Data integrity refers to maintaining and assuring the accuracy and consistency of data over its entire life-cycle. Every organization whether it's small or large want to make sure their data is consistent and error free. Data might move to other media/ different storage system for performance, speed, scalability or any other business reasons. So we want to make sure data is not corrupt while migration/movement. Data integrity is a policy which enterprise can enforce to be confident about their own data.
The overall intent of any data integrity technique is to ensure data is recorded exactly as intended and upon retrieval later, ensure data is the same as it was when originally recorded.
User should be able to verify data integrity of Innodb data files of a taken backup. Because during backup MEB performs integrity check to ensure consistency of data which MEB copies from server data_dir. This feature gives flexibility to the user to run integrity check on his/her data at any time after backup. Thus this feature allows to check data integrity of backup directory/Image off-line.
Checksum mismatch/s will cause InnoDB to deliberately shut down a running server. It is preferable to use this command/operation rather than waiting for a server in production usage to encounter the damaged data pages.
This feature will be useful when user has taken a backup and is skeptical that the data might be corrupt before restore. It allows user to verify correctness of their backed data before restore.
MEB's parallel architecture supports integrity check in parallel. So multiple threads in parallel operating on different chunks of the IBD data at the same time. Performance of data integrity is truly great compared to innochecksum offline utility which is single threaded.
Existing "validate" command will be used to validate backup directory content. In option field,
"--backup-dir=back_dir" we have to specify with validate.
e.g. ./mysqlbackup --backup-dir=back_dir validate
To validate compressed backup dir following command line should be used
e.g. ./mysqlbackup --backup-dir=comp_back_dir validate
To validate image
e.g. ./mysqlbackup --backup-image=back_image validate
The error message expected from Validate operation over a corrupt data file is:
"mysqlbackup: ERROR: <filename> is corrupt and has : N corrupt pages"
In order to validate each pages of an Innodb data file. We need an algorithm name which was being used by server while we took backup.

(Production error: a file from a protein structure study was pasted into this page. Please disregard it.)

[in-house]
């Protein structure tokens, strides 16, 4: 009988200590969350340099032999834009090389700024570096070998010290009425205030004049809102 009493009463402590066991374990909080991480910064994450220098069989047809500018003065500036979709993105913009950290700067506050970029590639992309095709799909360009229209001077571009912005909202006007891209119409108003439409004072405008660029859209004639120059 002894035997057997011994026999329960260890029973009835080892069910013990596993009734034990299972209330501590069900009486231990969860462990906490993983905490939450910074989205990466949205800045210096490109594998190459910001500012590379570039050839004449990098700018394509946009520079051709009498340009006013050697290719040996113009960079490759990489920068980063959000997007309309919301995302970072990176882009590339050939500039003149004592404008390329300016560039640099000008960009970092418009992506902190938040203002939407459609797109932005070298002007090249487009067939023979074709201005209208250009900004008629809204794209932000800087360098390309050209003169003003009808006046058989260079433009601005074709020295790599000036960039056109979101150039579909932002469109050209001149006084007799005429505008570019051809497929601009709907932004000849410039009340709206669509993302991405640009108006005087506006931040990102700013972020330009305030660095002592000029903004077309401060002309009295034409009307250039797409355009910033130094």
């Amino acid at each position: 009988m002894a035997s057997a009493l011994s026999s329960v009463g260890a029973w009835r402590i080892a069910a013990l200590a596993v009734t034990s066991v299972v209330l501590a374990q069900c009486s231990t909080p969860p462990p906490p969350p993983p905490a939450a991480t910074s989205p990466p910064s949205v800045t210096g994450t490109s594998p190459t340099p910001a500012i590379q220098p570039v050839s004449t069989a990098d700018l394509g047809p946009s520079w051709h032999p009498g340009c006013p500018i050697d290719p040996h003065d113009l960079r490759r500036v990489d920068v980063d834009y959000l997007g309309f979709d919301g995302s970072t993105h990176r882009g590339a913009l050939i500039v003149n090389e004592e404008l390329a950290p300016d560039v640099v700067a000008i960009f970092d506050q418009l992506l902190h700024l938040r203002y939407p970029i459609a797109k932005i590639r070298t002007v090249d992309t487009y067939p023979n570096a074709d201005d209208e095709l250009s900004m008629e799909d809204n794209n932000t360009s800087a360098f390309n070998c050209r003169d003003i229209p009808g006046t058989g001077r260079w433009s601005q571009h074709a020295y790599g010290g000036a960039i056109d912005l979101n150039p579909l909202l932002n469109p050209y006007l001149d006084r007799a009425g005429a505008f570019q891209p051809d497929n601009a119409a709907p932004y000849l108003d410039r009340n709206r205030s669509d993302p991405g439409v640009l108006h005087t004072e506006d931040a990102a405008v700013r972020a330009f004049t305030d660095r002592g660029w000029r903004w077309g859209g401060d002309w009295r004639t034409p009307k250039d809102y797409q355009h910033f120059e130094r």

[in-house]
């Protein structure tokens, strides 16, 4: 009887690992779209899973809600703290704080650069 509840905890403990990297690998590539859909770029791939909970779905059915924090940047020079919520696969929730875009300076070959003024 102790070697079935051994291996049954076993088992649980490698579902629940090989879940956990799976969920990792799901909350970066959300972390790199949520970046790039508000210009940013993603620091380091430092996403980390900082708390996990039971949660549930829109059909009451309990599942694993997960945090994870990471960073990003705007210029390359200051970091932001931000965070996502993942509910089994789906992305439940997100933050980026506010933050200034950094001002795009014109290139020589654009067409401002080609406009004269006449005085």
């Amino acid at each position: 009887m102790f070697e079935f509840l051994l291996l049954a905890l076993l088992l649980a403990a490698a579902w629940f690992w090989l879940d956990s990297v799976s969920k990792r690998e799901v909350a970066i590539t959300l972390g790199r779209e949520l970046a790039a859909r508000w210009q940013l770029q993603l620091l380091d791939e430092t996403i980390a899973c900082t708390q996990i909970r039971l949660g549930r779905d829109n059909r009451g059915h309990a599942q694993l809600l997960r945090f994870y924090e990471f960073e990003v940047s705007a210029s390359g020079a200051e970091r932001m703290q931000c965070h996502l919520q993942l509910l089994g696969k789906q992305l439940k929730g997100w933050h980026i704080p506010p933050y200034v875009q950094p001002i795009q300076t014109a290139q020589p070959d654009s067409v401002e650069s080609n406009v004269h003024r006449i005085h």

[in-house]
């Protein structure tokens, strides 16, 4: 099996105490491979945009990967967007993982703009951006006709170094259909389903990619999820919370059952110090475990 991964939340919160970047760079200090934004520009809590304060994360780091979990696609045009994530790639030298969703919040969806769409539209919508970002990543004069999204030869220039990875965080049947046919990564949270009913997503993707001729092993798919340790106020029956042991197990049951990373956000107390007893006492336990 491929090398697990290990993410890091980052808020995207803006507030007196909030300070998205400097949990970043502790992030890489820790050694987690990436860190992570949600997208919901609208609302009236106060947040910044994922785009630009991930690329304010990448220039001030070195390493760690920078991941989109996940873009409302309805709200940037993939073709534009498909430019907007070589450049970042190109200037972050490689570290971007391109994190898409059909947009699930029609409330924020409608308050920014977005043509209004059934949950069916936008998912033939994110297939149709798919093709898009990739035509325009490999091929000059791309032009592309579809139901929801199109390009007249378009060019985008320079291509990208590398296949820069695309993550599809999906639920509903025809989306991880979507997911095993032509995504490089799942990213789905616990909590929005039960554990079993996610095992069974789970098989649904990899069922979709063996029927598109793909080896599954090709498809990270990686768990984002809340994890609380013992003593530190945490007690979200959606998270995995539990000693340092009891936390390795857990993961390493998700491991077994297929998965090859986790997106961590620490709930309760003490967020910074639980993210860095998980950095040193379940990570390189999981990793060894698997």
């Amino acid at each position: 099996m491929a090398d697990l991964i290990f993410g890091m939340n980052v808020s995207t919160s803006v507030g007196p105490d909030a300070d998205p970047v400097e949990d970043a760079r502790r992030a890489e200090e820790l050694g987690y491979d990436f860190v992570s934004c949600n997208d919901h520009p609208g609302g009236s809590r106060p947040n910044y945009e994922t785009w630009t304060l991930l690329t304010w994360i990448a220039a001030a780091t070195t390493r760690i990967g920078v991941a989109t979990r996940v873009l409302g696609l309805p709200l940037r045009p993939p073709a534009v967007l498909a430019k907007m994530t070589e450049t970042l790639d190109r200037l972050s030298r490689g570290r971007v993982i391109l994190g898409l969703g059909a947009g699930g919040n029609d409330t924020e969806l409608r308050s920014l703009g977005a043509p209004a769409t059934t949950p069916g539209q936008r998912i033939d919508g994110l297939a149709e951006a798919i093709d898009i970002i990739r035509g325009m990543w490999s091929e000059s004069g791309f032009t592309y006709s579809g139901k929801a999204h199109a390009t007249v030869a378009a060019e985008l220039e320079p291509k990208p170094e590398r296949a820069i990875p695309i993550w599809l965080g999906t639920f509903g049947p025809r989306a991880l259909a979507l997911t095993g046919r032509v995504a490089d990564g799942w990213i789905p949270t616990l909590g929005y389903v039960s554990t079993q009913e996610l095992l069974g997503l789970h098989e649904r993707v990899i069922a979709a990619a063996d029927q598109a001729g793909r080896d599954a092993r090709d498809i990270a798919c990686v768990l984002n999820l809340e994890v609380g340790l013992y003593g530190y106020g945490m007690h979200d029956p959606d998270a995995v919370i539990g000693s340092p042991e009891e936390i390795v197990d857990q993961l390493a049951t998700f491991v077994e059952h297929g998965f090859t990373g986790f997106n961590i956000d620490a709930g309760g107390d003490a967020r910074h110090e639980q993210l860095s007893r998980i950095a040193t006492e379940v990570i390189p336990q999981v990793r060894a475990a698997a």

In backup_dir/backup-my.cnf has parameter named "innodb_checksum_algorithm" along with other parameters. We use this parameter from "backup-my.cnf" file and initialize server checksum algorithm for validate of backup directory.
We have several algorithms like none, which stores magic value on each page, crc32, innodb as well as strict mode. Strict algorithm mode will try to validate checksum on given algorithm only. If checksum of a page is calculated with some other algorithm then it'll fail to validate. But, if algorithm given is not in strict mode it will try to validate page by trying all algorithm.
Validate operation involves no write sub-operation and hence no write threads required.
PAGE_CORRUPT_THRESHOLD is a constant, which specifies threshold/upper limit of corrupt pages per .ibd file. To avoid scanning through all the pages in ibd file we have an internal "PAGE_CORRUPT_THRESHOLD" for each .ibd file. When "validate" reaches this threshold it skips current .ibd file and moves to the next .ibd file.
Due to the limitations of checksum algorithms in principle, a 100% safe detection of each and every corruption is not guaranteed. But if MEB does not find a corruption, the server won't either since MEB uses the same algorithm. However, the algorithms used by server was theoretically proven solid in terms of detecting corruption.
MEB "validate" feature validates files of Innodb storage engine like .ibd, .par (Partitioned Innodb table file) etc. MEB can't validate Non-Innodb files as server don't have support of checksum for these files.
Reason for above problem:
For Non-Innodb files like .frm, .MYD, .MYI etc. no checksum is added by the server. InnoDB adds checksums before it writes data to the disk. So the data is protected for its whole life time: write to disk by server, stay on disk, read from disk by backup, write to disk by backup, stay on disk, read from disk by validate and even the copy-back cycle.